American College Of Surgeons - Inspiring Quality: Highest Standards, Better Outcomes

Ventilator Management Description

Description of the QI Activity

Six Areas Identified

1. Present Protocol

The first activity involved a literature review of best practice guidelines and published standards with regard to the ventilator management protocols that were in use in the intensive care unit. We determined that our practices were consistent with published best practices. We did find however, that our written protocols were too lengthy and somewhat difficult to follow. Based on that evaluation, a summary diagram of our ventilator protocol was created that includes the relationship of positive end expiratory pressure (PEEP) and fraction of inspired oxygen (FiO2) to achieve oxygenation goals and minimize oxygen toxicity, algorithms for minimizing ventilator support, weaning the ventilator and the performance of spontaneous breathing trials. The diagram also includes specific criteria for, and contraindications to, the performance of a spontaneous breathing trial. Finally the diagram includes the specific weaning criteria that need to be met for extubation to occur. The new protocol was streamlined and reformatted so that it fit onto a single page (Figure 1). The protocol page has been laminated and placed at every bedside for reference and review.

Figure 1. SICU Ventilator Protocol

SICU Ventilator Protocol

2. Spontaneous Breathing Trials

For those patients deemed medically eligible for weaning from the ventilator, the nurse and respiratory therapist collaborate in order to evaluate the patient and prepare for a spontaneous breathing trial (SBT). The initial steps for an SBT was termed “SBT Assessment Cycle” which begins with a sedation vacation. Sedation medications are titrated downward and the patient’s level of alertness is frequently evaluated and targeted to a Riker Scale value of 4. The sedation vacation is timed so that the 30 minute SBT, followed by weaning parameters, occurs every morning at 5:00 am in appropriate patients, so that the information is available for morning rounds and qualifying patients can be extubated.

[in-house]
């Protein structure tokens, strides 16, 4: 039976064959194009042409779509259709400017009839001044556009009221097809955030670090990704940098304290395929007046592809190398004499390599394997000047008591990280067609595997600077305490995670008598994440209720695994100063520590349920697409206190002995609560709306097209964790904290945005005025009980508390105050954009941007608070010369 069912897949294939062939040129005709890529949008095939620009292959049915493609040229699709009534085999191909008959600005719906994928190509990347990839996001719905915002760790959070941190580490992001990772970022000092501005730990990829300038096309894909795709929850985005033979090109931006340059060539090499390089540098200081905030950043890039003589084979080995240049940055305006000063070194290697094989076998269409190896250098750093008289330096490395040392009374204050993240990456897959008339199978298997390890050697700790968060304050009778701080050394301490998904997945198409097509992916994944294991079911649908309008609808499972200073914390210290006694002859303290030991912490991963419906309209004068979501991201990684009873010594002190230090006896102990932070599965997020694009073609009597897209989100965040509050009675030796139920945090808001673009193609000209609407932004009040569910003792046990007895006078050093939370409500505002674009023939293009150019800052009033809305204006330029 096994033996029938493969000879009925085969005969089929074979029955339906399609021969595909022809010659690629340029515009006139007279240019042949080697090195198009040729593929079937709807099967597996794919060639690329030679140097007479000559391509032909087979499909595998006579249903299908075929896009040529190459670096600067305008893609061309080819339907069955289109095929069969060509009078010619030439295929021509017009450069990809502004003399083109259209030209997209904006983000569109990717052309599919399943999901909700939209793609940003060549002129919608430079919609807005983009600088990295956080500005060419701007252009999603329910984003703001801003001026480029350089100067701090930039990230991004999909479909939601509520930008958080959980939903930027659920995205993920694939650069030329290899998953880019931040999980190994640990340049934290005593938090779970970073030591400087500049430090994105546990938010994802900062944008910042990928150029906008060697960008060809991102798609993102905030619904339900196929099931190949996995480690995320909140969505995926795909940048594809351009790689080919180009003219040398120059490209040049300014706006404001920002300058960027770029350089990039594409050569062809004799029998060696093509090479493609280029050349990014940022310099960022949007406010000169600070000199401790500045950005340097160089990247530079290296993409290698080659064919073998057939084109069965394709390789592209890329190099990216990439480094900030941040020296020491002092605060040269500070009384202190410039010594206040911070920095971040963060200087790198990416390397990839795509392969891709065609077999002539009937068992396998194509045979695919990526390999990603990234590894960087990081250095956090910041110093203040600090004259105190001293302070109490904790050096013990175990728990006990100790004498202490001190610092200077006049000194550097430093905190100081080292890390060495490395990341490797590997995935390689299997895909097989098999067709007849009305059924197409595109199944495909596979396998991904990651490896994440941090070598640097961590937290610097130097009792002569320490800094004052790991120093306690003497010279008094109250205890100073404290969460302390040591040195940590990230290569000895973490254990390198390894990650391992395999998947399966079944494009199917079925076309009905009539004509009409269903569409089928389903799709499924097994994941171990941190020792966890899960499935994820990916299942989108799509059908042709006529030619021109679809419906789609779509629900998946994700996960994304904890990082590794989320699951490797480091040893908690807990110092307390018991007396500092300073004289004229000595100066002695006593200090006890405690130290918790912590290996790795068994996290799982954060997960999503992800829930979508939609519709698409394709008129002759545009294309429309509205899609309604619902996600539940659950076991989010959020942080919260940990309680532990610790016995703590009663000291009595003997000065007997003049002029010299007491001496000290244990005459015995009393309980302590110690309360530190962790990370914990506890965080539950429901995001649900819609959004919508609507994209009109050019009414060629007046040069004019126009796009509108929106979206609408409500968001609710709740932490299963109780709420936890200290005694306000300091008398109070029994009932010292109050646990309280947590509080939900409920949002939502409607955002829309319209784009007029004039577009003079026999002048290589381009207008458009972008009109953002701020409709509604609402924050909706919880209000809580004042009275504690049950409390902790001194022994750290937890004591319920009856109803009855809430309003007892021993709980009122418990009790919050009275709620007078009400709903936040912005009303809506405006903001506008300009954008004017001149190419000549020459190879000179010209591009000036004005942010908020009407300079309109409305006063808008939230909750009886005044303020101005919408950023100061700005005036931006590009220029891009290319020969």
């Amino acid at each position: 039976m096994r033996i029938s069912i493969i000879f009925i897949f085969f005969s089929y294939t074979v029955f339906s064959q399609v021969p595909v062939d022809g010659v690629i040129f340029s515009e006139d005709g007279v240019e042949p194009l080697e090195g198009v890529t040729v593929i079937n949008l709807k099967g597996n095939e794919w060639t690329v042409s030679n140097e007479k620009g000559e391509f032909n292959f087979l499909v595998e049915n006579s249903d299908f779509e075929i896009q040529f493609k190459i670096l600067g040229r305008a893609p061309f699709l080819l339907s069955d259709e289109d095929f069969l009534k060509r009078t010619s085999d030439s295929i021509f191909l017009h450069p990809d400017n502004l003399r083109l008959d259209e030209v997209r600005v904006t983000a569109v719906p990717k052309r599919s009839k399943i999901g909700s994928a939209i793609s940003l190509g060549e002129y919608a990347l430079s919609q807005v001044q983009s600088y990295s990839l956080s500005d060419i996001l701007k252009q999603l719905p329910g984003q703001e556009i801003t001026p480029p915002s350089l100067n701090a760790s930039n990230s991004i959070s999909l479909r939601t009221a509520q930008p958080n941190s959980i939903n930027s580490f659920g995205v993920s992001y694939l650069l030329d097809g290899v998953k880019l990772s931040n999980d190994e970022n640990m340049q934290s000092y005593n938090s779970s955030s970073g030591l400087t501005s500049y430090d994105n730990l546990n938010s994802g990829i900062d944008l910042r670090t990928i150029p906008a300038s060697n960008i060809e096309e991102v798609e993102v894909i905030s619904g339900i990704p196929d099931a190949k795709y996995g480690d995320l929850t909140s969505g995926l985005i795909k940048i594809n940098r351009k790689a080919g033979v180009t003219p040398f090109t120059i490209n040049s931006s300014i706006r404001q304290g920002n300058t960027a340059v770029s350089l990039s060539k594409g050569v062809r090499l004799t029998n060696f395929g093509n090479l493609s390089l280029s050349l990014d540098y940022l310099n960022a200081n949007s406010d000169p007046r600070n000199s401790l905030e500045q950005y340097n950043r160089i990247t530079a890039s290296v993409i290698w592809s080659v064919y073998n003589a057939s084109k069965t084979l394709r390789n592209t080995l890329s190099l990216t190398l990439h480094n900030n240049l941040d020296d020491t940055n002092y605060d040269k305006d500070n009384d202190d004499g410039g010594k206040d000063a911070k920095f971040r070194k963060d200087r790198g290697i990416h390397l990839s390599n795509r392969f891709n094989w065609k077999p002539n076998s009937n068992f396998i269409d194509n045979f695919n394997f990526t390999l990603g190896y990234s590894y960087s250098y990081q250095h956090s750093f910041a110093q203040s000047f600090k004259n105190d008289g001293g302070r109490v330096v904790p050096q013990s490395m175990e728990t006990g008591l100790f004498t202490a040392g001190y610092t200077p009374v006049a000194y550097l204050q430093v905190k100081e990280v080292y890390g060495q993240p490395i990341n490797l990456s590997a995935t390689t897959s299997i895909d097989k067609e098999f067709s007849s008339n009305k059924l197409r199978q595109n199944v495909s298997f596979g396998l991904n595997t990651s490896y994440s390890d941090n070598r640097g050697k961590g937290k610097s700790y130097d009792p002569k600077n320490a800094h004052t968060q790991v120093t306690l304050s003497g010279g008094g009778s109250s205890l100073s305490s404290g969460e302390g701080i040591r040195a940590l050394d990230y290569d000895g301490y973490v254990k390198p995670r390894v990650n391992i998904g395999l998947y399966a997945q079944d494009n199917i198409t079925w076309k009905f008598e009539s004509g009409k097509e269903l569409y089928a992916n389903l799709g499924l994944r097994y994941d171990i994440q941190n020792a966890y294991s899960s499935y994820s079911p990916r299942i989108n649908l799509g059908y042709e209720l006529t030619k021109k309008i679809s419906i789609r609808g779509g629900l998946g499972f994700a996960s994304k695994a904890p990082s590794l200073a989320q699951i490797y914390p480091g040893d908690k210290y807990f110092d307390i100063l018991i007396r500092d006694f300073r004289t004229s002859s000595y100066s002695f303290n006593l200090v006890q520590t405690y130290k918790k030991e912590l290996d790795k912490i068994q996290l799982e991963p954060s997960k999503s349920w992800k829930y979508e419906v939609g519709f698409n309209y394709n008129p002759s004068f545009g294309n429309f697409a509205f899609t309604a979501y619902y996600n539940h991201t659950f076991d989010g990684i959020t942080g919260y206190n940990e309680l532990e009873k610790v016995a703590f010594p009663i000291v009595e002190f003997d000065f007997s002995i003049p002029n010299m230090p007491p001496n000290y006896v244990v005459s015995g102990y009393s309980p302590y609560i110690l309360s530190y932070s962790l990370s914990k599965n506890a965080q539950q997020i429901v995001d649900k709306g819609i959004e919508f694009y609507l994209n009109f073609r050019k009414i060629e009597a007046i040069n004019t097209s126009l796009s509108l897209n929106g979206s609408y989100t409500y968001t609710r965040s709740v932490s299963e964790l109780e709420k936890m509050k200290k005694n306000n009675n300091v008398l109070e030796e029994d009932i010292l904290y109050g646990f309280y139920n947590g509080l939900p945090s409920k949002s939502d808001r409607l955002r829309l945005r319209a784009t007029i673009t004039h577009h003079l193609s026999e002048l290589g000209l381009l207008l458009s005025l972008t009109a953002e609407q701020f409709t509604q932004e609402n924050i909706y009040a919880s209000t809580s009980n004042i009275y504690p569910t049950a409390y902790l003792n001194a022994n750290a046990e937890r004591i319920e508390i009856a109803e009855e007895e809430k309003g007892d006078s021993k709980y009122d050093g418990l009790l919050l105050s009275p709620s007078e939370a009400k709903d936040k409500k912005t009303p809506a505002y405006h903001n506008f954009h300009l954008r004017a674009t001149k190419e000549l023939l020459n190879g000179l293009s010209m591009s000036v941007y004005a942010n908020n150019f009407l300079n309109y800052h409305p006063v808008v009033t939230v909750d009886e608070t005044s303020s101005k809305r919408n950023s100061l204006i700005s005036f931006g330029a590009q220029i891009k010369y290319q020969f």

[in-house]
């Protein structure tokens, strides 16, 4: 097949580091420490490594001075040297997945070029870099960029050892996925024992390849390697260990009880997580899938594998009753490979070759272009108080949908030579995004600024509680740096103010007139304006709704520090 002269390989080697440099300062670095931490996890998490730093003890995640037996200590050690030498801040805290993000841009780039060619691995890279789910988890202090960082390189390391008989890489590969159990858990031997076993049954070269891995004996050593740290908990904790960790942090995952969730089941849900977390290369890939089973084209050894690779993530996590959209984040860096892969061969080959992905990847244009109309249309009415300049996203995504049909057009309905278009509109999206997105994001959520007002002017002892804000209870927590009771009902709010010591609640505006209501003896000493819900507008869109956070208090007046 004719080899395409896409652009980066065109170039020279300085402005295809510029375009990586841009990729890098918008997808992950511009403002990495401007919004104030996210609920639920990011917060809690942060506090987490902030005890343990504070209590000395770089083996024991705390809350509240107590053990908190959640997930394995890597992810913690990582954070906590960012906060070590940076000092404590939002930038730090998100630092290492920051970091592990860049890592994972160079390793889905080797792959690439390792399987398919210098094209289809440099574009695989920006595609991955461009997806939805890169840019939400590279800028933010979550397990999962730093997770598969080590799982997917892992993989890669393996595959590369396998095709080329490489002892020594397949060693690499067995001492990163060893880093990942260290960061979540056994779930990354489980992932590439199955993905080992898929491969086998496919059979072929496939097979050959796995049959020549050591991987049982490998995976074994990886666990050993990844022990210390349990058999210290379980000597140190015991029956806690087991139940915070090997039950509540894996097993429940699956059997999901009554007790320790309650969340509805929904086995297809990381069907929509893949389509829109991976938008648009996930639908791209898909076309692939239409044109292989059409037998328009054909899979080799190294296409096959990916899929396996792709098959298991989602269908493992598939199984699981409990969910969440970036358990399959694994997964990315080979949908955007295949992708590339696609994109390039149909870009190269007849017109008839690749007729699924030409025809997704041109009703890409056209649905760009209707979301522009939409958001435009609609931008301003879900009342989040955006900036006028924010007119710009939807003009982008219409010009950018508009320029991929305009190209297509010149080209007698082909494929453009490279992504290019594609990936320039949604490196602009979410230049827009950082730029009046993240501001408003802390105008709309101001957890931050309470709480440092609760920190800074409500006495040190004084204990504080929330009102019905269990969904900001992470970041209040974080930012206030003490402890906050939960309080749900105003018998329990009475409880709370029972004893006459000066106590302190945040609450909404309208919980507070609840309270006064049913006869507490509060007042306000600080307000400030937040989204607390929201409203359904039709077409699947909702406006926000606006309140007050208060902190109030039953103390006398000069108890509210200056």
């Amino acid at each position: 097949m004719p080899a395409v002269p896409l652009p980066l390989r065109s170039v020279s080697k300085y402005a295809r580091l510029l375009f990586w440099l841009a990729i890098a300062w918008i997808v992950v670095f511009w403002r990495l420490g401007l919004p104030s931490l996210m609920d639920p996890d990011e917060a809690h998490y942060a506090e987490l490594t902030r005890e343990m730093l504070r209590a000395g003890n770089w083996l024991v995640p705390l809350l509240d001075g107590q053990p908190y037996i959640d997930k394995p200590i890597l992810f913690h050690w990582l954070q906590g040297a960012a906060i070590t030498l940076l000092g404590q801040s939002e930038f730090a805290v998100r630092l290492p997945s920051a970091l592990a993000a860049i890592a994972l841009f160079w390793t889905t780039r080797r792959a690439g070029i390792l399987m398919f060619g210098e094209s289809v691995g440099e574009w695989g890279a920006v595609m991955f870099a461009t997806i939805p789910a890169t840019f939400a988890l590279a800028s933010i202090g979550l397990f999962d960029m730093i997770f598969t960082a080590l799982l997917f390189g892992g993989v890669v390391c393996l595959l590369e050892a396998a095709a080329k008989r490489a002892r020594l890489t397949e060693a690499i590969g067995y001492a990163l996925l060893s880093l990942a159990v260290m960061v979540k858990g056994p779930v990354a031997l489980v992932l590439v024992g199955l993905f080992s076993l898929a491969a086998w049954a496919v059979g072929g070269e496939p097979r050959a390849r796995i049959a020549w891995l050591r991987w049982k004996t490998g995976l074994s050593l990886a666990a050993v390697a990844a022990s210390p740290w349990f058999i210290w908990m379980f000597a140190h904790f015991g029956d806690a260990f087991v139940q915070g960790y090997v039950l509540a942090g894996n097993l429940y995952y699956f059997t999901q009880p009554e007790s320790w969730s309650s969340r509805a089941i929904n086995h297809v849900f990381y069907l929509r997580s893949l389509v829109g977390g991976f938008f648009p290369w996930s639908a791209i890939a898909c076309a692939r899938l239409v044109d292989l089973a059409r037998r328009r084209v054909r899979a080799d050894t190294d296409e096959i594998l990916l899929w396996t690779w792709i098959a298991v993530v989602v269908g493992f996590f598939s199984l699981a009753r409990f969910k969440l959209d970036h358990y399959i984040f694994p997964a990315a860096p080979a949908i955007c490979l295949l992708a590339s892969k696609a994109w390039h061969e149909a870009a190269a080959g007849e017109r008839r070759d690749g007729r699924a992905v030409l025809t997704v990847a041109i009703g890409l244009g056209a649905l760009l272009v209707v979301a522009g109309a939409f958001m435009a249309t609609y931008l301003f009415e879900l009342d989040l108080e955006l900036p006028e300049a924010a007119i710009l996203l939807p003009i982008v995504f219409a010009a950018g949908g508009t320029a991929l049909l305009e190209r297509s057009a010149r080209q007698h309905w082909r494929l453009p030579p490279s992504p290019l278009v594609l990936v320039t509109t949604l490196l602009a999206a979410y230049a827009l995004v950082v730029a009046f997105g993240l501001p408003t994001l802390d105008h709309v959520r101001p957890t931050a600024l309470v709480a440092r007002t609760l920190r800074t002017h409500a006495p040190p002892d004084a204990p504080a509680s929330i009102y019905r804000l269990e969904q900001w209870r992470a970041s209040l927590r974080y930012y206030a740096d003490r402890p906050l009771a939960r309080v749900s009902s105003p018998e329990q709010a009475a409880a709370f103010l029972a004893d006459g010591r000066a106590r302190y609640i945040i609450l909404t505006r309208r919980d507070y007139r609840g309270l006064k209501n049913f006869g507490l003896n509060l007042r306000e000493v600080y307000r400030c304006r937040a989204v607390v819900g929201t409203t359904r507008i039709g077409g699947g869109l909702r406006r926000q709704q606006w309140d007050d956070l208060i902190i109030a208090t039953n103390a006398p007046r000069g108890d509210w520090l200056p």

3. Formal Assessment for Extubation

The SBT, followed by formal weaning parameters, is undertaken and the patient may then be extubated after physician examination, review of weaning parameters and approval. For those unable to be extubated, the patient is evaluated for the “Minimum Ventilator Support Cycle” arm of the protocol.

4. Merge Protocol with Chart Documentation

The protocol was incorporated into the respiratory charting system, termed Medilinks. Documentation by respiratory therapy (RT) was in turn linked to the electronic medical record, so that clinicians could review recent changes. In order to decrease the ventilator time for uncomplicated postoperative patients, the frequency of evaluation by respiratory therapy and step-wise decrease in support was shortened to 6 hours or less.

5. Computerized Plan for Ordering Care

A computerized care plan for routine physician orders (for example, patient positioning, daily oral chlorhexidine, orogastric or nasogastric tube use, post-intubation chest x ray, etc.) and an electronic progress note template, which incorporated basic prompts for respiratory failure diagnosis and planned interventions, was created and implemented. These interventions were designed to maximize the strengths of an electronic medical record for communication, accurate medical coding, and database design.

6. Education

Nursing and respiratory therapy review sessions reiterated the changes to the ventilator protocol for both experienced and new staff. With frequent resident physician turnover, a repeating schedule of teaching conferences was designed to explain terminology, physiology, and expected use of the protocol to improve compliance.